Middle age persons are involved with responsibilities for adolescent or young-adult children and their aging parents. These three generations in American society are usually in close touch with one another - giving aid and exerting influence. Middle age parents’ psychological well-being is related to their assessment of how well their adult children “turned out”.
Relatedly, few elderly are in institutions; most are cared for by family members (daughter). Such care giving produces serious strain when added to job, civic, and family duties.
The exceptionally large baby boomer generation (cohort 1946-1964) is now in middle age. Smaller number of children in these cohorts. Women more likely to be in the workforce. Wide individual differences in rates of marriage, educational attainment, and income -- these cohorts are not homogeneous.
SCHAIE Adult Stages: Older Adulthood Havighurst’s Developmental Tasks 1. Adjusting to decreasing physical strength and health. 2. Adjusting to retirement and reduced income. 3. Adjusting to death of a spouse or significant other.
4. Establishing an explicit association with one’s age group. 5. Adopting and adapting societal roles in a flexible way. 6. Establishing satisfactory physical living arrangements.
Vigorous Young-Old (65 to 75 or 80). Slowing Old-Old (75 or 80 to about 90). Frail Very-Old or Oldest-Old (85 to 90 and over). Young-Old remain active and in many ways behave more like the middle- aged, though most have left the workplace.
Old-Old show increasing incidence of physical frailty, but many are still able to live a full life, using both environmental and personal supports. Very-Old are frequently physically or mentally impaired and usually require intensive support systems, often within institutions.
Erikson’s basic developmental concern of later life is the issue of integrity versus despair. Chief impediments to personal integrity is the fear or reality of financial, physical, or emotional dependency.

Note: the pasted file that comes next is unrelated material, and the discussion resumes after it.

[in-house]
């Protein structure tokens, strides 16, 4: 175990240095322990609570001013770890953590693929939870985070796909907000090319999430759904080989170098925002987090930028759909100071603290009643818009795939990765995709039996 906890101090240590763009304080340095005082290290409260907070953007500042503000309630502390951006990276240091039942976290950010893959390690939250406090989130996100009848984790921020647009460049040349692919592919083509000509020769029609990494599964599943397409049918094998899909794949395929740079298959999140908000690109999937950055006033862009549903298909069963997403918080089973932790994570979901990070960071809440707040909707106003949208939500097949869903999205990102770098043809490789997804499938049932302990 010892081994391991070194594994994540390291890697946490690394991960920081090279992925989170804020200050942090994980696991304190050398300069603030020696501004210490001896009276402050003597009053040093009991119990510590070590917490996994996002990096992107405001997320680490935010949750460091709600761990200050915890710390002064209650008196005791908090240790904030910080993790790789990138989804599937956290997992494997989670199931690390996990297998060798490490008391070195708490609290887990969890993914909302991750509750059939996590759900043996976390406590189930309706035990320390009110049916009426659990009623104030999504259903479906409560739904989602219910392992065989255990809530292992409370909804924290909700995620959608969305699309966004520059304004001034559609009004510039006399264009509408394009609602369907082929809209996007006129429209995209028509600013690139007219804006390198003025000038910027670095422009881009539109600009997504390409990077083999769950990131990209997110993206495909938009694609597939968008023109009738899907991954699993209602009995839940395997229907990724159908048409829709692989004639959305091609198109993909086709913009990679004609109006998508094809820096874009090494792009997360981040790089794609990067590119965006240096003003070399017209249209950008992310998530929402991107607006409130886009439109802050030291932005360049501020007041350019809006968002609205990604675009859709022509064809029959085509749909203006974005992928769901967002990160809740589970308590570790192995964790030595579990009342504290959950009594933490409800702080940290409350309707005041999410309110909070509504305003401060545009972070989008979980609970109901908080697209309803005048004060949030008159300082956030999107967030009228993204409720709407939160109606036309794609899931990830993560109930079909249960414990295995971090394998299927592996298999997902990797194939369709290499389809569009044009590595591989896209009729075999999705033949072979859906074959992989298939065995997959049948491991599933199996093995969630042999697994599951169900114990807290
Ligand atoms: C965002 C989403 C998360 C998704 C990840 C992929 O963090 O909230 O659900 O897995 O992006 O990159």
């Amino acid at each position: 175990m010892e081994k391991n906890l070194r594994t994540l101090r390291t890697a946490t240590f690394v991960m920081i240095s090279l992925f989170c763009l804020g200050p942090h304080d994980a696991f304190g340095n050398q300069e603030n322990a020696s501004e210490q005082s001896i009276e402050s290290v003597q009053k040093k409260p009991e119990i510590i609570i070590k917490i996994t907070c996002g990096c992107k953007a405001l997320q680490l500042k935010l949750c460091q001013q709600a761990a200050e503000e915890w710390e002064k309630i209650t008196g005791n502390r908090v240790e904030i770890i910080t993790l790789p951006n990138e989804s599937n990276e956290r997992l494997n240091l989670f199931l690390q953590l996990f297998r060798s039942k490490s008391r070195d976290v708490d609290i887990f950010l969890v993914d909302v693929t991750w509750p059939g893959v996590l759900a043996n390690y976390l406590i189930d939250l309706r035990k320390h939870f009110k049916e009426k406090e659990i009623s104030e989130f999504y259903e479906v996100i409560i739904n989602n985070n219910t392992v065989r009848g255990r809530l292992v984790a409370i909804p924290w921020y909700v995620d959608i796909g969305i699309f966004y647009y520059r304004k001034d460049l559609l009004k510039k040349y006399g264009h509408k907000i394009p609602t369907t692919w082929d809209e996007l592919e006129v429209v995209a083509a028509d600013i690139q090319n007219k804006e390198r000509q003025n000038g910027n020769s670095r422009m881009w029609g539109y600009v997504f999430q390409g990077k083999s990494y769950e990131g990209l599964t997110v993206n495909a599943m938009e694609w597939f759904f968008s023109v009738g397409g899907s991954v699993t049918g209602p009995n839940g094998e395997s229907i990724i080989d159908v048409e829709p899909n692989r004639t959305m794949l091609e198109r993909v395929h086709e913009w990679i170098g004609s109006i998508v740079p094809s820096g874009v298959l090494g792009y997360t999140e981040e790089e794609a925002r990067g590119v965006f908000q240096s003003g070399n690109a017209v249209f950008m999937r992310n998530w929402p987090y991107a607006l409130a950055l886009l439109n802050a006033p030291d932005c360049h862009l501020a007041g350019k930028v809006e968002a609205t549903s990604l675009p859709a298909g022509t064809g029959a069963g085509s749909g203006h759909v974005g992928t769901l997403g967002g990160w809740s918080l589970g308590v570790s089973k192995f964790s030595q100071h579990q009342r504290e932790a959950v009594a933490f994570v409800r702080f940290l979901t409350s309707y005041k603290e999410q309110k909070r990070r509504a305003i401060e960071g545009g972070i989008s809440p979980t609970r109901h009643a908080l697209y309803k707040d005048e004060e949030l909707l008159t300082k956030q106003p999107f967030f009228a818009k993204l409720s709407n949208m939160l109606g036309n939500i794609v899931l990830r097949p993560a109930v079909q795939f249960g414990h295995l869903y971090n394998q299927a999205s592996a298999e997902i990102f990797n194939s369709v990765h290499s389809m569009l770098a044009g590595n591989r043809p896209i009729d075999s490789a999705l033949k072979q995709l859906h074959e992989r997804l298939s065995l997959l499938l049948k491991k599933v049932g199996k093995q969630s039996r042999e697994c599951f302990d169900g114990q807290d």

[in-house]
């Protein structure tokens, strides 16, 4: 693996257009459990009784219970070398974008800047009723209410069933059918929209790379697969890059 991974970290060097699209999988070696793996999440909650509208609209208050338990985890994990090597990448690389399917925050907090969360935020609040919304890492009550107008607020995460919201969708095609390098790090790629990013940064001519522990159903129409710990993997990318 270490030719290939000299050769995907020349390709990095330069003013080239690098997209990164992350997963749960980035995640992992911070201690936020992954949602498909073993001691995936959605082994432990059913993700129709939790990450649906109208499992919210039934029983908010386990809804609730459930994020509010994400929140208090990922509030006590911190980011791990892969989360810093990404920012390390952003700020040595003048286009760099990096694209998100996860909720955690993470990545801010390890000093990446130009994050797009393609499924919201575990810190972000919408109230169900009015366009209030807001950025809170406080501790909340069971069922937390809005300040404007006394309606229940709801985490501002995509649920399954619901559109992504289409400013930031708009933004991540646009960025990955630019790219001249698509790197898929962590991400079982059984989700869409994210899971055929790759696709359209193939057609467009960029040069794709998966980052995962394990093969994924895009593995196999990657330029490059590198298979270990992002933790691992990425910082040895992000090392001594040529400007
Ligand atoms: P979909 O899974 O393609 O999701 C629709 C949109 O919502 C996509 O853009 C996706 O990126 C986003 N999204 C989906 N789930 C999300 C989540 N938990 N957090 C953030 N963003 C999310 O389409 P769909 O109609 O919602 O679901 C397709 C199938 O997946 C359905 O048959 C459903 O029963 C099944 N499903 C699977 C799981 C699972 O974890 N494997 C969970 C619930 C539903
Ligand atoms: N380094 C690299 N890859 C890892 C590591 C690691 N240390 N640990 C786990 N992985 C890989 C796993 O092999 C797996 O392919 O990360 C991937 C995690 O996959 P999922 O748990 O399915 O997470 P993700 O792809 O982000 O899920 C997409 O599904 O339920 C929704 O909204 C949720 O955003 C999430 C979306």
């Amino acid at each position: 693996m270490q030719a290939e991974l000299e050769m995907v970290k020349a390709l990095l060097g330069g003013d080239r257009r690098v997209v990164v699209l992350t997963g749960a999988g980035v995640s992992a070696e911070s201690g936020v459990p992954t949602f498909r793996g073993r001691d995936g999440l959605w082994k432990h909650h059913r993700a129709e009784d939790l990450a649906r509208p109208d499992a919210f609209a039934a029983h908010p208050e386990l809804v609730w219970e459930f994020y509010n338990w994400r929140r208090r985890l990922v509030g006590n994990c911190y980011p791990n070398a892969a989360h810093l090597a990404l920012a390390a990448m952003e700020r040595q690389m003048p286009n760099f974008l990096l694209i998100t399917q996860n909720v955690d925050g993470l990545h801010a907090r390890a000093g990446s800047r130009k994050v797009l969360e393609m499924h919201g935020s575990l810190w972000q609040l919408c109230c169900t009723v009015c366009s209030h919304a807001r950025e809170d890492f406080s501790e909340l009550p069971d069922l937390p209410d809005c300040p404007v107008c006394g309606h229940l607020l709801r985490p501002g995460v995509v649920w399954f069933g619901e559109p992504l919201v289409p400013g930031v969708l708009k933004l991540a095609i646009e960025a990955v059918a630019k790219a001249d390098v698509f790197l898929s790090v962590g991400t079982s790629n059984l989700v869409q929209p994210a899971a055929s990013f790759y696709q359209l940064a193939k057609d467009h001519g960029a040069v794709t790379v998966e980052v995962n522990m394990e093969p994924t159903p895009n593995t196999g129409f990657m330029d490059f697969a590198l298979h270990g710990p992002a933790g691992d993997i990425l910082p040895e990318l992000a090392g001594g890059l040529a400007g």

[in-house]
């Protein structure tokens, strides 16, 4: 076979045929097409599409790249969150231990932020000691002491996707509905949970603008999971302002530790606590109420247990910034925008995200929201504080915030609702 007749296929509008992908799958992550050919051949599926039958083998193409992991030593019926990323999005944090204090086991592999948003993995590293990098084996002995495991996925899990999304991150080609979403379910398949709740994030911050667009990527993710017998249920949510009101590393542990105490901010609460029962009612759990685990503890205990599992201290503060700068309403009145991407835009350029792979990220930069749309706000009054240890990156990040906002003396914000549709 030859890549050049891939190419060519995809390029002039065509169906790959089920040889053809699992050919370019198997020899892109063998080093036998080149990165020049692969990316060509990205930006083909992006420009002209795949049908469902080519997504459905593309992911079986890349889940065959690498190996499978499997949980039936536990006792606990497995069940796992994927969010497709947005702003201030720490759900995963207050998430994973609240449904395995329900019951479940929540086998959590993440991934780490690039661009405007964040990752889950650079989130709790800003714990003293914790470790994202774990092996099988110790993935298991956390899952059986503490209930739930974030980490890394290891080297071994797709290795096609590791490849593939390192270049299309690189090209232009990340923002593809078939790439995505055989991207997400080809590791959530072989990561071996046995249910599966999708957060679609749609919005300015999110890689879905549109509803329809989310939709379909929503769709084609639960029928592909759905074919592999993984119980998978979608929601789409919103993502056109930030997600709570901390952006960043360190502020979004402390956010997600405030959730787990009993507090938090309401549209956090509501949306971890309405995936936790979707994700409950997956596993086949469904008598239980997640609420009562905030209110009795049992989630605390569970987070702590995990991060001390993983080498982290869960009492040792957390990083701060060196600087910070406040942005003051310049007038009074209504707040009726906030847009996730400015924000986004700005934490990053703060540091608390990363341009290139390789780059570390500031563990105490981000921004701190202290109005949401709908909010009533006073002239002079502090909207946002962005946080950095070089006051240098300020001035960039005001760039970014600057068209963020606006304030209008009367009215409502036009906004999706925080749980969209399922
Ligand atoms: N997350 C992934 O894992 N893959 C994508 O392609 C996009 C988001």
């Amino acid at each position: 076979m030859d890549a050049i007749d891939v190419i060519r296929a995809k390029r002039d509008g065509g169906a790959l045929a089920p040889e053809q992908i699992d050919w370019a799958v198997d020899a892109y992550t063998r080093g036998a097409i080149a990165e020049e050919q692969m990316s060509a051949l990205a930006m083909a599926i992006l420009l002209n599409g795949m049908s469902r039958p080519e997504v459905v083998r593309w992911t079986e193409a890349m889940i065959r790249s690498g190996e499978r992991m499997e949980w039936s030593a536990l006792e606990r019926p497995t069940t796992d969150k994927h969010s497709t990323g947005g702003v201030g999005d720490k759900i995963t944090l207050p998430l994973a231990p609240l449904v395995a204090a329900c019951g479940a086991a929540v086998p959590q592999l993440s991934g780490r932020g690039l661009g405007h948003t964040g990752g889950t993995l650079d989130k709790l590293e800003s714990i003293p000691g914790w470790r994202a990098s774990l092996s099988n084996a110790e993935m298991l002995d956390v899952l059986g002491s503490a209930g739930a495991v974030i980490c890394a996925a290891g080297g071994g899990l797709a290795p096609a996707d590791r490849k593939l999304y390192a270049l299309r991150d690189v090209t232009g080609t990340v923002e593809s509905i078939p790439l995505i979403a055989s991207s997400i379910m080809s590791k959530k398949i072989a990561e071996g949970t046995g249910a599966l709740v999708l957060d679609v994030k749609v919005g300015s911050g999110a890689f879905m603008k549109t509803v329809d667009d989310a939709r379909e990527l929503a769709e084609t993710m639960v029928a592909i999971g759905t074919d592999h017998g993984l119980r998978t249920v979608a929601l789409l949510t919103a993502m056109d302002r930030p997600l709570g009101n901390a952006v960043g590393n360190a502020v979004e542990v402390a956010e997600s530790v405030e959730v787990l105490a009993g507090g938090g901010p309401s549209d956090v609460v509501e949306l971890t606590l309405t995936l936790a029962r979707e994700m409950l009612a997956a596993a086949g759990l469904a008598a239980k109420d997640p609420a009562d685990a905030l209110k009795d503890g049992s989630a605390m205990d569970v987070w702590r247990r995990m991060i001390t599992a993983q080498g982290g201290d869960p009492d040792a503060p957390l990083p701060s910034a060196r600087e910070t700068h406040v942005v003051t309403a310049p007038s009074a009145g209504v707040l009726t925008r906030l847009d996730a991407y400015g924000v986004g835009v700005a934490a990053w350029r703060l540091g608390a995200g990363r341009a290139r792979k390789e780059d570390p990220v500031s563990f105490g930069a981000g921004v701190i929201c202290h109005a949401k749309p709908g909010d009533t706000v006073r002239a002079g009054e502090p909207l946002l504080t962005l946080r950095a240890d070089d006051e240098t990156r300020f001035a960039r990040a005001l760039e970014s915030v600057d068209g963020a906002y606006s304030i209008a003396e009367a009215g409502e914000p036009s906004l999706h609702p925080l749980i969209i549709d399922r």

Many older people, however, experience reasonable financial security and in reasonably good health, with friends and family to combat loneliness. Senior centers and other government- sponsored programs (meals on wheels) have helped alleviate the dependency problem in later life.
Some older people move to retirement communities or nursing homes. The type of retirement community sought is a reflection of dependency needs. Nursing homes are primarily housing for the old-old and very-old. Moving to nursing homes does not necessarily mean severing relationships with family and friends.
Nursing home staff members often encourage dependency among residents. As a defense mechanism (or form of adaptation), some institutionalized older adults reinforce such dependency.
Although most of the remarkable works of scientists and creative artists occur during their 30 and 40’s, there are wide individual differences; productivity for many continues into advanced age. Creative production of older adults benefit from their experience and wisdom.
Often, works created by older adults represent an intellectual integration of the experiences of a lifetime. A society ruled by the old is called a gerontocracy. Altruism and humanitarian concerns typically increase in old age.
Older age can be a time of personal fulfillment; providing opportunities to explore options not available earlier due to pressures of job and family. Successful aging consists of a process of selective optimization and compensation. One must maximize personal, interpersonal, and environmental supports. Older folks function must closer to the limits of their reserve capacity than at younger ages.